Told a tale of long ago;
Wile down by her side on the kitchen floor,
Stood a basket of worsted balls – a score.

The good man dozed o’er the latest news,
Till the light of his pipe went out;
And unheeded, the kitten with cunning paws,
Rolled out and tangled the balls about;
Yet still sat the wife in the ancient chair,
Swaying to and fro in the fire-light glare.

But anon, a misty tear-drop came
In her eyes of faded blue,
Then trickled down in a furrow deep,
Like a single drop of dew;
So deep was the channel – so silent the stream,
The good man saw naught but the dim’d eyebeam.

Yet marveled he much that the cheerful light
Of her eye, had weary grown,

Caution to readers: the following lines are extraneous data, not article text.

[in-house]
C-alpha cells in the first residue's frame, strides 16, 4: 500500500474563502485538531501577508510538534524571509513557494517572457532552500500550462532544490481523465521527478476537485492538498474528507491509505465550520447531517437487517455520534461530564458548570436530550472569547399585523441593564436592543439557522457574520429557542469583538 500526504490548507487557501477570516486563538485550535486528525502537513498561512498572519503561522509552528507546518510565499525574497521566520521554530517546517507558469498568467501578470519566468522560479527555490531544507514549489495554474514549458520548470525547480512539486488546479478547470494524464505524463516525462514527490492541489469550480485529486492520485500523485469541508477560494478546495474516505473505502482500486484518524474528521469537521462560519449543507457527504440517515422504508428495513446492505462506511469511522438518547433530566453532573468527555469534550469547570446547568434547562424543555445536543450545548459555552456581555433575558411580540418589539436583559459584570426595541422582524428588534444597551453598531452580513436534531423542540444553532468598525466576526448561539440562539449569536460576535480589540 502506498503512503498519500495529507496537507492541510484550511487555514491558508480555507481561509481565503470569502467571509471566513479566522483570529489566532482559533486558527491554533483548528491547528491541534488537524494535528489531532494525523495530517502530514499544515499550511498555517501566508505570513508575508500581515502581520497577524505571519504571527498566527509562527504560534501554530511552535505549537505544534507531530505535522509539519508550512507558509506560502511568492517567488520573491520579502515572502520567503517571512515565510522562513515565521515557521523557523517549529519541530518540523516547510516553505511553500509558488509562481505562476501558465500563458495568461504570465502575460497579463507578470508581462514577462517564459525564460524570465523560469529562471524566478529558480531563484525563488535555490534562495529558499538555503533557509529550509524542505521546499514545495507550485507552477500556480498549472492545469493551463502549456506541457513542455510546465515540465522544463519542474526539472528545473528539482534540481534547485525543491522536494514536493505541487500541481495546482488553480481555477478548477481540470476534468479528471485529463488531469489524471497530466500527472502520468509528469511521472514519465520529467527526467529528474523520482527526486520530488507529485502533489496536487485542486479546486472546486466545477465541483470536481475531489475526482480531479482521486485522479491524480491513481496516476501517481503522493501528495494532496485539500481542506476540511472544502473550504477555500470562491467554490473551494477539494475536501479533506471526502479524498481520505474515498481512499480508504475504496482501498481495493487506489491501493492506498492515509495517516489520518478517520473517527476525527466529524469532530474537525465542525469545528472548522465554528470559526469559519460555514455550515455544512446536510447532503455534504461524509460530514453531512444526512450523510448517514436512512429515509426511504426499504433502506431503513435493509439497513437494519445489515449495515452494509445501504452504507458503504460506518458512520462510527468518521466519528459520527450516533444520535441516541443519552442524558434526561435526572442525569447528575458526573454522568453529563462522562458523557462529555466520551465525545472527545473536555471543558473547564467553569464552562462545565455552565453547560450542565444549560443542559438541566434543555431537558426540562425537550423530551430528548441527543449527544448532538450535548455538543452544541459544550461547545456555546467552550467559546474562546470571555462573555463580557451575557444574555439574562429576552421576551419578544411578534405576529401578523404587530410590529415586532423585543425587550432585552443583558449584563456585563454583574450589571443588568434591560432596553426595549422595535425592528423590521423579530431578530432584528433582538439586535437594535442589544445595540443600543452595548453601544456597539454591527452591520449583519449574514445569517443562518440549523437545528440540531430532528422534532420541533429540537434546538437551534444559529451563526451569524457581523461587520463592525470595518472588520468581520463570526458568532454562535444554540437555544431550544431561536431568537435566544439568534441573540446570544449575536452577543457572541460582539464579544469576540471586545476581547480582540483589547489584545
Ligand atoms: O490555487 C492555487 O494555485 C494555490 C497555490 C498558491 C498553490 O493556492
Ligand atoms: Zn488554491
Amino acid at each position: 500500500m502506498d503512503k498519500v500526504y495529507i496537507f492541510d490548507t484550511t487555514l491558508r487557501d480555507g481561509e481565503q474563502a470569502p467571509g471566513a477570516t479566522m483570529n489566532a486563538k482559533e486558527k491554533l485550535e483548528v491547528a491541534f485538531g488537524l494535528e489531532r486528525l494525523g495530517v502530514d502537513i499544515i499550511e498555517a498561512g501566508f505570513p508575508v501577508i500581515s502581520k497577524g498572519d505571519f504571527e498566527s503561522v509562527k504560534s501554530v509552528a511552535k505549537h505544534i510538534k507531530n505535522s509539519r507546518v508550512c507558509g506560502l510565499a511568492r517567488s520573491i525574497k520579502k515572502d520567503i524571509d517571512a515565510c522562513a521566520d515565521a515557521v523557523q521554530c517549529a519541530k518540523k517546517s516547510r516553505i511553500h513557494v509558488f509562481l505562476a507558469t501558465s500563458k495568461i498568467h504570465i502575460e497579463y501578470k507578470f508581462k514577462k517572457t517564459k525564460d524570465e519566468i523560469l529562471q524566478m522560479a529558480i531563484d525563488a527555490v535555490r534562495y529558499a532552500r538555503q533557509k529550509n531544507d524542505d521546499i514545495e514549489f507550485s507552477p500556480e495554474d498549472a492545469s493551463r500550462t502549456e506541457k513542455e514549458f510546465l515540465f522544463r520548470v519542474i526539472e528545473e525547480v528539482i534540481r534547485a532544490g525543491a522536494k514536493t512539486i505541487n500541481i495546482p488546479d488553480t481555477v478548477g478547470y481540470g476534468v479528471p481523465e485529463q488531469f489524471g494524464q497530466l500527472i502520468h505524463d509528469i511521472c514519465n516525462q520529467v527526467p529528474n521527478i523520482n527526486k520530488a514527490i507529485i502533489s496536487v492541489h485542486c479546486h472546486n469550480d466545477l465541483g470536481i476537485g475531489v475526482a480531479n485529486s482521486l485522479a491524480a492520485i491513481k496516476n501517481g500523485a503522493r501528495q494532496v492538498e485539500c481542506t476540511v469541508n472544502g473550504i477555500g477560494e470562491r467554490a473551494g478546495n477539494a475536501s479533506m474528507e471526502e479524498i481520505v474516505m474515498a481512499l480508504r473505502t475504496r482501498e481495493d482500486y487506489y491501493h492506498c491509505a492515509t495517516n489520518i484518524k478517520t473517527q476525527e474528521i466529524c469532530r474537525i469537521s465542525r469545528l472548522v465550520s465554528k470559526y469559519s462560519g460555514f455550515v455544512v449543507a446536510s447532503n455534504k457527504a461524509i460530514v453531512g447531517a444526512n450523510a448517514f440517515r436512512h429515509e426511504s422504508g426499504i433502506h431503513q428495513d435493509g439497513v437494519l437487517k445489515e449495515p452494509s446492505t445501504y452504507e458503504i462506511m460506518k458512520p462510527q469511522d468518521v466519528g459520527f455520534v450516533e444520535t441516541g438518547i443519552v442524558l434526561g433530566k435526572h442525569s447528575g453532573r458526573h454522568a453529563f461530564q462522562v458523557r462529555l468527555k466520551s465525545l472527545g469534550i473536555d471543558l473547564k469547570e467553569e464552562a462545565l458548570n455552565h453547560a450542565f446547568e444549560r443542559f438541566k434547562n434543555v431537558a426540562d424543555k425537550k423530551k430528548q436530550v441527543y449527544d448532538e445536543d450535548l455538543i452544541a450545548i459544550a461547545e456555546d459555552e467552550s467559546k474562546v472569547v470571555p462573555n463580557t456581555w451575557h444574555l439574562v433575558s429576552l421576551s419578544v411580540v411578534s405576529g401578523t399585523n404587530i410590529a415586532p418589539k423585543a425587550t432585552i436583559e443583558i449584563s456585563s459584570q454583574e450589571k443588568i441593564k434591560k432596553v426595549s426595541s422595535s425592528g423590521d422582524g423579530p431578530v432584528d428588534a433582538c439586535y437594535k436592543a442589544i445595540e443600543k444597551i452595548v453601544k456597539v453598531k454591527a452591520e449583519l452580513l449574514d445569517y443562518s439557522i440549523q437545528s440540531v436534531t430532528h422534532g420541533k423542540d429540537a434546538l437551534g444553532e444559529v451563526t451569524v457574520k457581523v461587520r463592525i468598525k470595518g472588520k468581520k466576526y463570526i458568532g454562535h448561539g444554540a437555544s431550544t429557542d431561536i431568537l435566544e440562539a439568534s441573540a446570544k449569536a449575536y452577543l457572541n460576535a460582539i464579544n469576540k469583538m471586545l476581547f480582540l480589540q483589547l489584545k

And marveled he more at the tangled balls-
So he said in a gentle tone:
“I have shared thy joys since our marriage vow,
Conceal not from me thy sorrows now.”

Then she spoke of the time when the basket there
Was filled to the very brim,
And now there remained of the goodly pile
But a single pair – for him;
Then wonder not at the dimmed eye-light;
There’s but one pair of stockings to mend to-night.

I cannot but think of the busy feet,
Whose wrappings were wont to lay
In the basket awaiting the needle’s tines –
Now wandered so far away;
How the sprightly steps to a mother dear
Unheeded fell on the careless ear.

For each empty nook in the basket old,
By the hearth there’s an empty seat;
And I miss the shadows form off the wall,
And the patter of many feet;
“Tis for this that a tear gathered over my sight;
At the one pair of stockings to mend to-night.